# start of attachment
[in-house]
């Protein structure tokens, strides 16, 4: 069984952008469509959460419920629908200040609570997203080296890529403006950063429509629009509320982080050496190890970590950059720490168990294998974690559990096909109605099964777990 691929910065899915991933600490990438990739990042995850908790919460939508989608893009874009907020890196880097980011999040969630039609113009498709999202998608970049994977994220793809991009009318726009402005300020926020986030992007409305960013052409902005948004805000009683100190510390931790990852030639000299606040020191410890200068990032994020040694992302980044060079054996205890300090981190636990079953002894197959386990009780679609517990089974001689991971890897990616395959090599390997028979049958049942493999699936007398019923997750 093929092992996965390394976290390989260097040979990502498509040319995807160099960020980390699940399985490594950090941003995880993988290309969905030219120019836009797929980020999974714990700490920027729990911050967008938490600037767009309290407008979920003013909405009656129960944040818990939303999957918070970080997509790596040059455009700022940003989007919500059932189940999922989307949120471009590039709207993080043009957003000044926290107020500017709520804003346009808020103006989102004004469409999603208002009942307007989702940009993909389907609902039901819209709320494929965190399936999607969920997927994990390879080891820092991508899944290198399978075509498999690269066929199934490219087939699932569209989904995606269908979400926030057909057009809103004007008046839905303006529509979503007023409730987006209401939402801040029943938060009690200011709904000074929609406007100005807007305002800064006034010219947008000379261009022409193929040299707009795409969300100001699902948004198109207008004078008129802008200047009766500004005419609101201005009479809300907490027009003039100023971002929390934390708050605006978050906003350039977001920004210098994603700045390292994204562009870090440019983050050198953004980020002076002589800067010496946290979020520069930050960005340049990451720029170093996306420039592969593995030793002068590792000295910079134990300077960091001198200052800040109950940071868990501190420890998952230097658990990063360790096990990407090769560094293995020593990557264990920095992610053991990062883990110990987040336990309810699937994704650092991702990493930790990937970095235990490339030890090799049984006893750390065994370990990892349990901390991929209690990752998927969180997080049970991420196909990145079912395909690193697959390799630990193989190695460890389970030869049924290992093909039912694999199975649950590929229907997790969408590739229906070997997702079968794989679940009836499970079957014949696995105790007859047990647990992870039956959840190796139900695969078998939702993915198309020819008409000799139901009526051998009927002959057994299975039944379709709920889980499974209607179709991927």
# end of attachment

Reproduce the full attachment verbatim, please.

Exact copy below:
[in-house]
């Protein structure tokens, strides 16, 4: 069984952008469509959460419920629908200040609570997203080296890529403006950063429509629009509320982080050496190890970590950059720490168990294998974690559990096909109605099964777990 691929910065899915991933600490990438990739990042995850908790919460939508989608893009874009907020890196880097980011999040969630039609113009498709999202998608970049994977994220793809991009009318726009402005300020926020986030992007409305960013052409902005948004805000009683100190510390931790990852030639000299606040020191410890200068990032994020040694992302980044060079054996205890300090981190636990079953002894197959386990009780679609517990089974001689991971890897990616395959090599390997028979049958049942493999699936007398019923997750 093929092992996965390394976290390989260097040979990502498509040319995807160099960020980390699940399985490594950090941003995880993988290309969905030219120019836009797929980020999974714990700490920027729990911050967008938490600037767009309290407008979920003013909405009656129960944040818990939303999957918070970080997509790596040059455009700022940003989007919500059932189940999922989307949120471009590039709207993080043009957003000044926290107020500017709520804003346009808020103006989102004004469409999603208002009942307007989702940009993909389907609902039901819209709320494929965190399936999607969920997927994990390879080891820092991508899944290198399978075509498999690269066929199934490219087939699932569209989904995606269908979400926030057909057009809103004007008046839905303006529509979503007023409730987006209401939402801040029943938060009690200011709904000074929609406007100005807007305002800064006034010219947008000379261009022409193929040299707009795409969300100001699902948004198109207008004078008129802008200047009766500004005419609101201005009479809300907490027009003039100023971002929390934390708050605006978050906003350039977001920004210098994603700045390292994204562009870090440019983050050198953004980020002076002589800067010496946290979020520069930050960005340049990451720029170093996306420039592969593995030793002068590792000295910079134990300077960091001198200052800040109950940071868990501190420890998952230097658990990063360790096990990407090769560094293995020593990557264990920095992610053991990062883990110990987040336990309810699937994704650092991702990493930790990937970095235990490339030890090799049984006893750390065994370990990892349990901390991929209690990752998927969180997080049970991420196909990145079912395909690193697959390799630990193989190695460890389970030869049924290992093909039912694999199975649950590929229907997790969408590739229906070997997702079968794989679940009836499970079957014949696995105790007859047990647990992870039956959840190796139900695969078998939702993915198309020819008409000799139901009526051998009927002959057994299975039944379709709920889980499974209607179709991927």